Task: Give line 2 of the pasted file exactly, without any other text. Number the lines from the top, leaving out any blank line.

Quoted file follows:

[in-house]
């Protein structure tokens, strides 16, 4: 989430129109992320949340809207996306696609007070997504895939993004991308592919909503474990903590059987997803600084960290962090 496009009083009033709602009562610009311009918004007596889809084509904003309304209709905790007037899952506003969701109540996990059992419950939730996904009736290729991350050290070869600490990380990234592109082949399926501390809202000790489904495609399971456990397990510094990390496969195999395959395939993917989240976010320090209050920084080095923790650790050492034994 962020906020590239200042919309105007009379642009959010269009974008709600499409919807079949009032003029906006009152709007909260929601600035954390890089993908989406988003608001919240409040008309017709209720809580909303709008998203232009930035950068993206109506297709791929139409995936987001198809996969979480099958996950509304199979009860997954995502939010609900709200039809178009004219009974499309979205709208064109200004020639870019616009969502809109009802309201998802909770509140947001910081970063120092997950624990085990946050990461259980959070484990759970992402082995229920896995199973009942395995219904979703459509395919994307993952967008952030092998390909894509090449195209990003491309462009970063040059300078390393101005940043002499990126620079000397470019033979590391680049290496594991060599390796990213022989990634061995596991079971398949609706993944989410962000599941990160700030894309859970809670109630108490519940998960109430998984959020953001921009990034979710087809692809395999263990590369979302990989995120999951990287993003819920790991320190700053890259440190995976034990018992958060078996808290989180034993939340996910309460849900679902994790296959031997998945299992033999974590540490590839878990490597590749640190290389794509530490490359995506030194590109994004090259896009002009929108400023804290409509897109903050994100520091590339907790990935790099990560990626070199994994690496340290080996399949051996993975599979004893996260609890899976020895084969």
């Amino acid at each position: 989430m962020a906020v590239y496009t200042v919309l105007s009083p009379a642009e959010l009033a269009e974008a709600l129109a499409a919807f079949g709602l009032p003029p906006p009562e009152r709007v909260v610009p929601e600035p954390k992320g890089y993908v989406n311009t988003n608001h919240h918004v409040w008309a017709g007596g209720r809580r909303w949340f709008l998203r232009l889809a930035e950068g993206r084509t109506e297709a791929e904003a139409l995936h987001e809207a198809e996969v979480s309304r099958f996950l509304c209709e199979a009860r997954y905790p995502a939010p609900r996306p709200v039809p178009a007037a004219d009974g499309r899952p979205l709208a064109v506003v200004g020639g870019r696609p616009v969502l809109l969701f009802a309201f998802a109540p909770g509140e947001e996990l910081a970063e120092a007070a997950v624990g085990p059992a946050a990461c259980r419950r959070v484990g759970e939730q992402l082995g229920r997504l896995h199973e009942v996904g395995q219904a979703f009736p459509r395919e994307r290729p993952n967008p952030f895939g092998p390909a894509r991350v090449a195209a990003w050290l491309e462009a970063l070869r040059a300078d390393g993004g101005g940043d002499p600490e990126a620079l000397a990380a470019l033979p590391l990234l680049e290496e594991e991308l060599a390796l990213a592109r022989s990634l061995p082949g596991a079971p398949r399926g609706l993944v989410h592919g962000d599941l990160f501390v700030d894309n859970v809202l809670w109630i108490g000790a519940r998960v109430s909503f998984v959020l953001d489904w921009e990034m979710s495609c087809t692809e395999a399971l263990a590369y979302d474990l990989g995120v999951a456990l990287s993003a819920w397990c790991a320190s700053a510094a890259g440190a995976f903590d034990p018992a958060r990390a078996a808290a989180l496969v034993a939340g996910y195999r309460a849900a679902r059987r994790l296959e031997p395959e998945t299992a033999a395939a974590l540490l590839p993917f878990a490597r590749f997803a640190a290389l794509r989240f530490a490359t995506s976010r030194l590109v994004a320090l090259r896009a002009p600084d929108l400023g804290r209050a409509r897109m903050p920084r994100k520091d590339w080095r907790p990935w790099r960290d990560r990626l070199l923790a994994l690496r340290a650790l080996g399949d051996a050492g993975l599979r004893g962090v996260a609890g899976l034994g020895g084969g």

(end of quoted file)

């Protein structure tokens, strides 16, 4: 989430129109992320949340809207996306696609007070997504895939993004991308592919909503474990903590059987997803600084960290962090 496009009083009033709602009562610009311009918004007596889809084509904003309304209709905790007037899952506003969701109540996990059992419950939730996904009736290729991350050290070869600490990380990234592109082949399926501390809202000790489904495609399971456990397990510094990390496969195999395959395939993917989240976010320090209050920084080095923790650790050492034994 962020906020590239200042919309105007009379642009959010269009974008709600499409919807079949009032003029906006009152709007909260929601600035954390890089993908989406988003608001919240409040008309017709209720809580909303709008998203232009930035950068993206109506297709791929139409995936987001198809996969979480099958996950509304199979009860997954995502939010609900709200039809178009004219009974499309979205709208064109200004020639870019616009969502809109009802309201998802909770509140947001910081970063120092997950624990085990946050990461259980959070484990759970992402082995229920896995199973009942395995219904979703459509395919994307993952967008952030092998390909894509090449195209990003491309462009970063040059300078390393101005940043002499990126620079000397470019033979590391680049290496594991060599390796990213022989990634061995596991079971398949609706993944989410962000599941990160700030894309859970809670109630108490519940998960109430998984959020953001921009990034979710087809692809395999263990590369979302990989995120999951990287993003819920790991320190700053890259440190995976034990018992958060078996808290989180034993939340996910309460849900679902994790296959031997998945299992033999974590540490590839878990490597590749640190290389794509530490490359995506030194590109994004090259896009002009929108400023804290409509897109903050994100520091590339907790990935790099990560990626070199994994690496340290080996399949051996993975599979004893996260609890899976020895084969």